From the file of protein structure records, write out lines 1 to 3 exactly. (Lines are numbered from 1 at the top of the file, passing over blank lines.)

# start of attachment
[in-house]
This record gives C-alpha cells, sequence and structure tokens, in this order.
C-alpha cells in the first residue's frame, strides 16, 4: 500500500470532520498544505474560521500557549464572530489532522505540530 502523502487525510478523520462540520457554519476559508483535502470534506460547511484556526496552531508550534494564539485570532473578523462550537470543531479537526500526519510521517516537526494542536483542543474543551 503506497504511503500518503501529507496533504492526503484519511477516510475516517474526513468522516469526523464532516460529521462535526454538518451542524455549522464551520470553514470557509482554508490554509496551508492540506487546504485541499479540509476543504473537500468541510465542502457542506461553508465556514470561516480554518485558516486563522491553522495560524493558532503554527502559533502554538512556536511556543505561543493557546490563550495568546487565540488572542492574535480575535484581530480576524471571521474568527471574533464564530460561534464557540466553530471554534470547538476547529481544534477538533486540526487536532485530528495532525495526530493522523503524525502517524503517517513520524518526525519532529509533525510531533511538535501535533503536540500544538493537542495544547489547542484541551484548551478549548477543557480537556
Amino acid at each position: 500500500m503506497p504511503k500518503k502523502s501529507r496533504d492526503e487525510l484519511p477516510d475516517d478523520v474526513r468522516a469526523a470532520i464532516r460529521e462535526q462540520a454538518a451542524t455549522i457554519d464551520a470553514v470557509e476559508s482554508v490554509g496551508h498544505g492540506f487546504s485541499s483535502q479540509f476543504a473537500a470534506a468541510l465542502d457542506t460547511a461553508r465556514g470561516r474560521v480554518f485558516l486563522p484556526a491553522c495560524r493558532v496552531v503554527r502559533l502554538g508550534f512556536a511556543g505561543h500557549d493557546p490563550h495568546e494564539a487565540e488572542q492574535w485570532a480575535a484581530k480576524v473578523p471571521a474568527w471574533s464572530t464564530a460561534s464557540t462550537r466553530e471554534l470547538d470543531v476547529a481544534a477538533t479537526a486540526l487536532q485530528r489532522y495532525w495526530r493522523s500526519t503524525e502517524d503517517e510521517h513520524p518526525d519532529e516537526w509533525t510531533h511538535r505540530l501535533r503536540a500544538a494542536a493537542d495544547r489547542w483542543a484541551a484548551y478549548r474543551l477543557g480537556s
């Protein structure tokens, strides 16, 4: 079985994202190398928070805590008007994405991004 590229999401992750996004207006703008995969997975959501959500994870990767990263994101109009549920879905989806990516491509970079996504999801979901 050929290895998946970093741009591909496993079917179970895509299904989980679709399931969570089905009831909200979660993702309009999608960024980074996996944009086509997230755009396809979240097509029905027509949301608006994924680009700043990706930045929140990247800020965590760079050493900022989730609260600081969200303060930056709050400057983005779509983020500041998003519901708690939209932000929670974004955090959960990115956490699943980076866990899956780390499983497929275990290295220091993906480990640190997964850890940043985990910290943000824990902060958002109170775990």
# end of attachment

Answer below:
[in-house]
This record gives C-alpha cells, sequence and structure tokens, in this order.
C-alpha cells in the first residue's frame, strides 16, 4: 500500500470532520498544505474560521500557549464572530489532522505540530 502523502487525510478523520462540520457554519476559508483535502470534506460547511484556526496552531508550534494564539485570532473578523462550537470543531479537526500526519510521517516537526494542536483542543474543551 503506497504511503500518503501529507496533504492526503484519511477516510475516517474526513468522516469526523464532516460529521462535526454538518451542524455549522464551520470553514470557509482554508490554509496551508492540506487546504485541499479540509476543504473537500468541510465542502457542506461553508465556514470561516480554518485558516486563522491553522495560524493558532503554527502559533502554538512556536511556543505561543493557546490563550495568546487565540488572542492574535480575535484581530480576524471571521474568527471574533464564530460561534464557540466553530471554534470547538476547529481544534477538533486540526487536532485530528495532525495526530493522523503524525502517524503517517513520524518526525519532529509533525510531533511538535501535533503536540500544538493537542495544547489547542484541551484548551478549548477543557480537556